Alexa Traffic Rank, PageRank and the search for hosting
In their attempt to gather any and all shreds of data that can help them decide whether a host is good or bad, from time to time, people end up unknowingly deceiving themselves, putting more trust than recommendable in various sites and tools, and, perhaps even more dangerously, associate false meanings to the data some these provide. This page deals with Alexa Traffic Rank and PageRank and tries to explain in simple words what they are and how they can be used effectively.
Alexa Traffic Rank
The Alexa Traffic Rank is meant to be a measure of a website’s popularity. The whole principle behind it is that each time a person who is using the gizmo called “Alexa Toolbar” visits a page on a site, Alexa knows about it and takes it into account. The more such page views, the better the Traffic Rank of the site (#1 is the best rank). Also, the more unique individuals visit the site, the better the Traffic Rank. So far so good, and it makes sense.
However, in practice, its accuracy is skewed (or biased), and this is acknowledged partially even by Alexa itself. Not only that for sites like Alexa.com, Amazon and others the Traffic Rank will be favorably skewed by “natural” factors as explained on the page I linked to earlier, but there are certain sites that will be disadvantaged because of the nature of their traffic.
For example, sites that attract people who are in their vast majority not specifically endowed with technical skills (at least when it comes to the Internet), will be disadvantaged. Most often these visitors simply use the browser that comes with the operating system and they are even wary of downloading software and installing it on their computers. Most of them have no idea what Alexa is and there are slim chances of them ever installing the Alexa Toolbar.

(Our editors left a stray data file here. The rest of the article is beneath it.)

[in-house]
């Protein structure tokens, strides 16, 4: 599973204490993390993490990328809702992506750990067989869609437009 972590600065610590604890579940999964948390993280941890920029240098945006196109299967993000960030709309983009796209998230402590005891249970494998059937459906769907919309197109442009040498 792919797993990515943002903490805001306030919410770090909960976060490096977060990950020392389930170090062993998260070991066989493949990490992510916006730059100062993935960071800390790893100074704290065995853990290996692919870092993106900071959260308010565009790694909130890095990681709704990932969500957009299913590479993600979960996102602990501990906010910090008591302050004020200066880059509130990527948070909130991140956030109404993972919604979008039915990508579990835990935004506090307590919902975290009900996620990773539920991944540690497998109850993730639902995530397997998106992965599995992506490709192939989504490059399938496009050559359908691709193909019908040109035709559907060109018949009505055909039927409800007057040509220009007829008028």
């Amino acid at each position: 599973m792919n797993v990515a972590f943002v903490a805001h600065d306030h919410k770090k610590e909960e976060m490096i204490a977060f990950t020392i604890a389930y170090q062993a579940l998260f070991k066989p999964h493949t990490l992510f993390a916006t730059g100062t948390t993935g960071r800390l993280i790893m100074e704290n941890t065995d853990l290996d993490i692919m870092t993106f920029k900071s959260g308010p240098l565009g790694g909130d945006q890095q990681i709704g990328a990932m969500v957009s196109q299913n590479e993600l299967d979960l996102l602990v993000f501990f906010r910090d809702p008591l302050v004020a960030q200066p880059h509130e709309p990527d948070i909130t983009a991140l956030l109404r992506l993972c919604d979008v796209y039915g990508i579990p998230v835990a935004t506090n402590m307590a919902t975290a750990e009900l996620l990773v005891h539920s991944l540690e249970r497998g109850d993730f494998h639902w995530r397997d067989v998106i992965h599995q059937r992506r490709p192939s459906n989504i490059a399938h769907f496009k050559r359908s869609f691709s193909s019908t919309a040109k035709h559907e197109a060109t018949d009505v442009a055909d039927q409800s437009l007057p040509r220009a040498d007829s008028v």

On the other side, sites that attract webmasters, web developers, and other such professionals, who are significantly prone to being aware of the existence of Alexa and installing it on their computers, have higher chances of getting a high Alexa rank.
To make matters even more complicated when it comes to the accuracy of the Alexa Traffic Rank, it is known that webmasters can abuse the system and increase their sites’ Alexa Traffic Rank by generating fake traffic.
PageRank is Google’s patented way of assigning a certain “trust value” to a public web page, as part of their search engine ranking algorithm. To see the PageRank of a Page, one needs to install the Google Toolbar (at the time of this writing being available for Internet Explorer and Firefox). The PageRank as it is presented to us, is a value between 0 and 10.
The logic behind PageRank is that valuable, trustworthy, authoritative web pages, will generally be popular, and that this popularity can be measured by seeing how many other web pages link to this one page. Each link is considered to be a positive vote for that page. The PageRank (popularity) the page that issues a vote (a link) is also important. A page with a higher PageRank has more voting power, which is distributed towards the pages it links to. Obviously all this makes some sense, and virtually all search engines today use a more or less similar technique as part of their algorithms.
One of the most obvious inherent flaws of this is that not all links are positive votes. At least in theory, a page could be widely criticized, which in turn would make it popular in terms of inbound links, but that popularity would be a negative one.
Say a hosting company is simply despicable and people, its ex-customers, often complain about it. In this process, they will sometimes link to the company’s website. Each such link would be interpreted by Google as a positive vote, and this would lead to the search engine assigning it a higher PageRank.
Then there’s also the influence of what I would call “impersonal” links. These are links that should not bear any kind of value. Some such links are those from certain web directories. While some directories accept to list only sites that after human evaluation are seen to provide above a certain minimum subjective “value” threshold, many directories are not reviewing the sites at all. But their link, even though it bears no actual value, will be taken into account as a positive vote by the search engine.